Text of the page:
• TimingMon-Fri 9AM-5:30PM EST
  • Free shipping for orders within the contiguous US over $75
  • (888) 963-6637
  • Contact Us
  • 0

Hot Flashes Green icon of woman having hot flashes

In Western medicine, hot flashes are characterized as transient episodes of warmth, flushing, and sweating, most commonly associated with menopause and andropause (Freedman, 2001, Obstetrics & Gynecology). The phenomenon is understood to originate in the hypothalamus, which perceives a rise in body temperature and initiates a physiological response involving increased heart rate and vasodilation at the skin's surface to facilitate cooling (Rossmanith & Ruebberdt, 2009, Gynecological Endocrinology).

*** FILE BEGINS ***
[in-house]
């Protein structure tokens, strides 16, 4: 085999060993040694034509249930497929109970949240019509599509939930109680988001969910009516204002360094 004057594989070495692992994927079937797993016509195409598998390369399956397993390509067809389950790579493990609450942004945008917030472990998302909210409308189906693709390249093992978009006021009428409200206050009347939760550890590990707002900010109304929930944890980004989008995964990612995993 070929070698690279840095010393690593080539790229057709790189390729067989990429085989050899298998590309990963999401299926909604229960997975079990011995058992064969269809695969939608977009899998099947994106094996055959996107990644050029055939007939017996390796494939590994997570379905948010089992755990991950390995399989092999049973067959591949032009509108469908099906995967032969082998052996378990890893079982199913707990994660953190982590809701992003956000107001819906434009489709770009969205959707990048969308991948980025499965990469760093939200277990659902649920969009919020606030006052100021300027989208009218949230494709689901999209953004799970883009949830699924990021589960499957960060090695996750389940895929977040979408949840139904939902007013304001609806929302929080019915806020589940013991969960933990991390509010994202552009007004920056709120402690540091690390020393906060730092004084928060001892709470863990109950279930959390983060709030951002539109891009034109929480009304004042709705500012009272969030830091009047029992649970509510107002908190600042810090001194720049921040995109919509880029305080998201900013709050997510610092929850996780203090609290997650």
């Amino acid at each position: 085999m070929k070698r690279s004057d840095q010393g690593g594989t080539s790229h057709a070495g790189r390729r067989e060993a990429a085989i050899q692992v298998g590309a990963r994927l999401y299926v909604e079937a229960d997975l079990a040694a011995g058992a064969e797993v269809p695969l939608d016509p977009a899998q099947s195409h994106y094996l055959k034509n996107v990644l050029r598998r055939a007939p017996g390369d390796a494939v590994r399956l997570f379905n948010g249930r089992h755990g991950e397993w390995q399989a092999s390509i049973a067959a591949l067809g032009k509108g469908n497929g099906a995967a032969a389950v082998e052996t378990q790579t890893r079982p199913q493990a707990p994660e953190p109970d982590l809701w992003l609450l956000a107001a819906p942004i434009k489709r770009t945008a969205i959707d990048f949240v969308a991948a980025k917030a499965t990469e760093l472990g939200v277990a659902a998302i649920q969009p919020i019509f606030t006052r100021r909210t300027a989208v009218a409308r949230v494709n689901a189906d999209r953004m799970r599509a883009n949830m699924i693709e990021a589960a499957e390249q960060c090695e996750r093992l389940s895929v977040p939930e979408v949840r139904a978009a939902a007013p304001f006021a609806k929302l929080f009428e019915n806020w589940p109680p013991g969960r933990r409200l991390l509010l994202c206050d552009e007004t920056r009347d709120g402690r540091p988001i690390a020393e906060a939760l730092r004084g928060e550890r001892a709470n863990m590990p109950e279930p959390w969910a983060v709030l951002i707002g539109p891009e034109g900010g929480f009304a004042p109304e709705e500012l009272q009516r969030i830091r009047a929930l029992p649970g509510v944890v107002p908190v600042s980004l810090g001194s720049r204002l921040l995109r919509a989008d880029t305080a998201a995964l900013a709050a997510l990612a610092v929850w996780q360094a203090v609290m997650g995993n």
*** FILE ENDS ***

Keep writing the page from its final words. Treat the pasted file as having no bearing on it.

Conversely, Traditional Chinese Medicine (TCM) attributes hot flashes to a kidney Yin deficiency, manifesting as a pattern of disharmony (Chen et al., 2015, Journal of Traditional Chinese Medicine). Such disharmonies result in 'false heat' symptoms like night sweats, five-palm heat, and thirst, which are indicative of depleted body fluids and essence, as well as other symptoms like dizziness and tinnitus. Both medical paradigms offer distinct perspectives on the etiology and symptomology of hot flashes.

Image of midlife woman experiencing a hot flash with cooling towel on her forehead.